Creamy Basil Chicken Salad: How to Make Canned Chicken Healthier

Creamy Basil Chicken Salad |

With this simple trick, you can make canned chicken healthier and reduce the sodium. ~ 

What am I going to feed the kids for lunch? Summer mornings seem to fly by and ALL OF A SUDDEN, it’s lunchtime. That’s happened, like 38 times already this summer.

So I grabbed a couple cans of chicken the other day at the supermarket. Yes, canned chicken. Back in the day, my mom used to buy it along with canned lima beans. (And that seems to be the stereotype that remains.) Normally, when chicken is on my menu, I opt to buy a ‘natural’ whole bird and roast it in the oven or slow cooker. But guess what? There are 30+ more need-ASAP-summer lunches to feed my kids before school begins. And canned chicken has great protein and nutrition bang for your buck (about $0.36 per ounce). While it’s certainly not an “everyday food,” my kids have been LOVING this Creamy Basil Chicken Salad made with canned chicken.

But wait. “Isn’t canned chicken full of preservatives?” That’s what a mom-friend asked me. Here’s my humble dietitian opinion on: Is canned chicken healthy? 

Creamy Basil Chicken Salad |
Answer: Yes – but see my tip below!

According to my chart above, canned chicken does contain “less than 2%” of these ingredients:

  • Salt – which is obviously used when I can pickles or green beans. It’s the world’s oldest preservative.
  • Modified food starch – a basic thickener for the chicken juices – possibly corn starch or tapioca – very similar to the food starches I use when thickening pudding or fruit pies
  • Sodium phosphate – Used to keep the chicken tender. Too much of it or plus other sources of phosphorus may not be healthy (which is why I looked up the amounts of phosphorus in each of the other chicken sources for comparison.)

BUT, and this is a BIG but…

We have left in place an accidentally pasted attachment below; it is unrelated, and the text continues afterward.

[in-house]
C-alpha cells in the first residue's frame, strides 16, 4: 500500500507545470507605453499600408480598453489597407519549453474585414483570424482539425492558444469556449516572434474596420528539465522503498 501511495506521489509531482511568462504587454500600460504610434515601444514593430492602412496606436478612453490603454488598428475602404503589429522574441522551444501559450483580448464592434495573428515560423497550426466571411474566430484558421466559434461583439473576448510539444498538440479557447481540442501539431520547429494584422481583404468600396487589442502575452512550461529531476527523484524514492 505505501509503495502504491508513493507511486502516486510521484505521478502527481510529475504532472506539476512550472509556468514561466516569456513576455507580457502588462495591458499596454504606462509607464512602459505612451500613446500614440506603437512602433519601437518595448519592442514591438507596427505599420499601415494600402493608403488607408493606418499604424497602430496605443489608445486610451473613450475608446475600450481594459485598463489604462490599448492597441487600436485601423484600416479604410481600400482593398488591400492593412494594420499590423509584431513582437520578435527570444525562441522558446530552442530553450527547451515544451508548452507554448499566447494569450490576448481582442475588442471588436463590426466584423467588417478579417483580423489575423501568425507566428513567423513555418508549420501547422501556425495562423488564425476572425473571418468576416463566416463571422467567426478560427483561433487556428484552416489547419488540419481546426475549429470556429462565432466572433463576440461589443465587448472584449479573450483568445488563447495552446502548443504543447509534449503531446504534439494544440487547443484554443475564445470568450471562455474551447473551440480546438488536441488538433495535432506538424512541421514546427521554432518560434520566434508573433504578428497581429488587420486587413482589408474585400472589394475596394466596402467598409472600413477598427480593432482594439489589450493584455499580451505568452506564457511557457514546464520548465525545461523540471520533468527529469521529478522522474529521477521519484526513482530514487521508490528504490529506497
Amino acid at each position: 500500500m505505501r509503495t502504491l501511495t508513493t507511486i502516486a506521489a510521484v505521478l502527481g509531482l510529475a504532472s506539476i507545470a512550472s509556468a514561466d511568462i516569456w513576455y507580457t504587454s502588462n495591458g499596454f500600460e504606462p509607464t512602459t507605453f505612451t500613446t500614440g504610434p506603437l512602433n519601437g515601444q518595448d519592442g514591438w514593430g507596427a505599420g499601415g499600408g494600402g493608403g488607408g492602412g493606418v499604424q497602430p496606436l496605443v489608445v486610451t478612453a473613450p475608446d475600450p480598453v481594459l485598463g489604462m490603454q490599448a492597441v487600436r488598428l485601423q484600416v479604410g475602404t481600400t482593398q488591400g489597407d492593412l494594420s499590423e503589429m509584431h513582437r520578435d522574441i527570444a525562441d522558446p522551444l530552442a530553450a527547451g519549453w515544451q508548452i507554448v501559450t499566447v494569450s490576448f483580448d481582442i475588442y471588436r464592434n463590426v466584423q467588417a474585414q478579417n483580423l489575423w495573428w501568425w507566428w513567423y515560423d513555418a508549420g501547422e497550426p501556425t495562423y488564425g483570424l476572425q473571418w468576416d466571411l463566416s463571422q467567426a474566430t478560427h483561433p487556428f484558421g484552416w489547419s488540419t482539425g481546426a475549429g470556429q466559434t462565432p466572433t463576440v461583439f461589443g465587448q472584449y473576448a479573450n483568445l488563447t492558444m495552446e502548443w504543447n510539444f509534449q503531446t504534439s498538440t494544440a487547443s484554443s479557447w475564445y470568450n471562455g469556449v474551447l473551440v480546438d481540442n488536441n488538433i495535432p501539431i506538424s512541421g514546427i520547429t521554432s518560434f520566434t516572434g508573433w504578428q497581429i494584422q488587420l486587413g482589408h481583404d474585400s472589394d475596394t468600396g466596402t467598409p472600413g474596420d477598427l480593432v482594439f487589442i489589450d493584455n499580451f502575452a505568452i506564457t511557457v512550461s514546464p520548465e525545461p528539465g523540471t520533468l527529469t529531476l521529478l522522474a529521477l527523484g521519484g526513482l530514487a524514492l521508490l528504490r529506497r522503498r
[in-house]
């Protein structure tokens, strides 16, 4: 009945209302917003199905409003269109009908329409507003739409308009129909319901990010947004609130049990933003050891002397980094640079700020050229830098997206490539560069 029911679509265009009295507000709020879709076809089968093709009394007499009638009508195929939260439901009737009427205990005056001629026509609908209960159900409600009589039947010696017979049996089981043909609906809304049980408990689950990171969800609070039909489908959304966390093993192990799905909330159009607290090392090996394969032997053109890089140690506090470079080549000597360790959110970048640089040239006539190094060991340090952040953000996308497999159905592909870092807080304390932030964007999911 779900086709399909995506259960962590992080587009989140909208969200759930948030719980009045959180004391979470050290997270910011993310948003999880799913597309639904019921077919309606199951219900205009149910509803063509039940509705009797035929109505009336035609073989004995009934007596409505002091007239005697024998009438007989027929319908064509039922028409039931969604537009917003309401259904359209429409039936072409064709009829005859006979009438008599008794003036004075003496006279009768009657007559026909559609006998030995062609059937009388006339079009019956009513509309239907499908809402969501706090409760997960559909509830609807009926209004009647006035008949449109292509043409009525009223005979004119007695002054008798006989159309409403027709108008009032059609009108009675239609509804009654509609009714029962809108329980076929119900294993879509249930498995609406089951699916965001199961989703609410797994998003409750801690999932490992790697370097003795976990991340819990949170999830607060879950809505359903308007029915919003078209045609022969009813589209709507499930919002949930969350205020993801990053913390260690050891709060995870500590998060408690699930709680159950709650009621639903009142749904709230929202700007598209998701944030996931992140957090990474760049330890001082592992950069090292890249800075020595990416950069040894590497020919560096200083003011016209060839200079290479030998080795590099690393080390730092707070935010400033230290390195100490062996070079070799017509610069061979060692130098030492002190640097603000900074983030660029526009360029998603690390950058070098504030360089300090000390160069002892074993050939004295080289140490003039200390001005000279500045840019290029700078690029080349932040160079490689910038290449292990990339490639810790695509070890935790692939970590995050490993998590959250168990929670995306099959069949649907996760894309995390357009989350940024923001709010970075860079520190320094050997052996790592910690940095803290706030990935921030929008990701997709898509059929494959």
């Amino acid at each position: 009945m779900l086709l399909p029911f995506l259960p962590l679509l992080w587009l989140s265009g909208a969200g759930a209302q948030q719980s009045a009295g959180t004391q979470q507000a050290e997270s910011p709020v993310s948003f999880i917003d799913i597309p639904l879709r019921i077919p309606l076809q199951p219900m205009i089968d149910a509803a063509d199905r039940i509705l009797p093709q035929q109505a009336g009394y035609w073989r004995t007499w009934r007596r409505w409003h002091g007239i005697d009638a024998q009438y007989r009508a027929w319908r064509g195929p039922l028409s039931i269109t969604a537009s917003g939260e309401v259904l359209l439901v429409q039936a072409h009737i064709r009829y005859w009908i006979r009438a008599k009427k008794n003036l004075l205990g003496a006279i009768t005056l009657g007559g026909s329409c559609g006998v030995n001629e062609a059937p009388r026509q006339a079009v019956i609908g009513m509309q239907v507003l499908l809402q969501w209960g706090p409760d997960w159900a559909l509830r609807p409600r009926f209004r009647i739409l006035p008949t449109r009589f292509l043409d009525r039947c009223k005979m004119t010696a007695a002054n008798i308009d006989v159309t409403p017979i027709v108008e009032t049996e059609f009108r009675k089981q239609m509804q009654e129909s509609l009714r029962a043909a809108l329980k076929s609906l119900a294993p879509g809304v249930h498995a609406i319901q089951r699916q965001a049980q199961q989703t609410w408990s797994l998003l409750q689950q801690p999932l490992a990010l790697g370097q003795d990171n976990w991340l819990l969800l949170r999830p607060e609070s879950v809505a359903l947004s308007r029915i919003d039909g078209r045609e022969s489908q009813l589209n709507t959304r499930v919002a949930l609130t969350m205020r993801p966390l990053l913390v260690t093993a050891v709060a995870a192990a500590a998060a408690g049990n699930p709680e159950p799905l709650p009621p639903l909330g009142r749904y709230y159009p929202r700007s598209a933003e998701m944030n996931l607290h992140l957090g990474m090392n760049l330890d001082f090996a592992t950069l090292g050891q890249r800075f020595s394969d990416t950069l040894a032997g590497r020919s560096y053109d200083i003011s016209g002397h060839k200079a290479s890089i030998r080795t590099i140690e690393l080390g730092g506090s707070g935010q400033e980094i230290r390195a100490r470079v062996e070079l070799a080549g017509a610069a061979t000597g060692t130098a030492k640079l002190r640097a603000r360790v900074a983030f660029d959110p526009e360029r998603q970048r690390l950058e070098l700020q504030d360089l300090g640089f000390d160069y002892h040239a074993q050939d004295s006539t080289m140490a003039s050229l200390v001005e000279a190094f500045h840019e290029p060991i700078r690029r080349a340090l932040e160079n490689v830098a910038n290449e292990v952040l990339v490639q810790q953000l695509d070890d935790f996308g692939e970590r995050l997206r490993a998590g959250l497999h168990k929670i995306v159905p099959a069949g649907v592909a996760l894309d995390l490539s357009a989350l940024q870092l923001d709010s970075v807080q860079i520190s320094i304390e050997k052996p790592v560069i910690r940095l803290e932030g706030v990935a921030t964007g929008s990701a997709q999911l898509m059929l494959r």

Here’s the trick to make canned chicken healthier: Drain and rinse it thoroughly!

Creamy Basil Chicken Salad |

Studies have shown that rinsing canned beans removes up to 40% of the sodium. So if this holds true, the 2 ounce serving of canned chicken would contain:

Before rinsing: 260 mg sodium
After rinsing: 156 mg sodium

Since the chicken is packed in water, I’m also assuming much of the food starch and sodium phosphate would also wash right down the drain too.

And while many healthy recipe often recommends using rotisserie chicken, you can see (above) it also contains preservatives and more sodium per ounce than canned chicken (140 mg/oz vs. 130 mg/oz for canned chicken WITHOUT rinsing.) Plus most folks don’t think of rinsing rotisserie chicken – but rinsing canned chicken is easy because you already have it in a colander to drain off the liquid!

Finally, here’s how I updated quick chicken salad to make it healthier and more kid-friendly.

  • Rinsed the canned chicken to reduce the sodium
  • Replaced most of the mayonnaise with Greek yogurt
  • Added sweet kid-friendly mix-ins: Raisins and or/mango
  • Added more veggies: Chickpeas, carrots, bell peppers, serve on lots of lettuce

Creamy Basil Chicken Salad

With this simple trick, you can make canned chicken healthier and reduce the sodium + a recipe for an updated chicken chicken salad.

  • Author: by Serena Ball, RD
  • Yield: 4 servings 1x


  • 1 can (12.5 oz) canned chicken, drained and rinsed
  • 3 tablespoons fat-free plain Greek yogurt
  • 1 tablespoon light mayonnaise
  • 1 teaspoon Dijon mustard
  • 2 tablespoons chopped fresh basil
  • 1/2 cup chopped mango (about 1/2 a fresh mango)
  • 1/3 cup grated carrot
  • Serve with whole grain crackers or bread or on lettuce


  1. Using a fork, “flake” or shred the chicken pieces and set aside.
  2. In a medium bowl, whisk together yogurt, mayonnaise, mustard; stir in basil. Add chicken and mix to combine. Gently stir in mango and carrot.
  3. Serve on lettuce or with whole grain crackers.

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So what do you think… would you buy canned chicken?


We’re Serena & Deanna, two dietitians who love food as much as you do!  

We're also moms and business owners who share our family recipes, healthy kitchen hacks and nutrition adventures while keeping it real in the kitchen with you.

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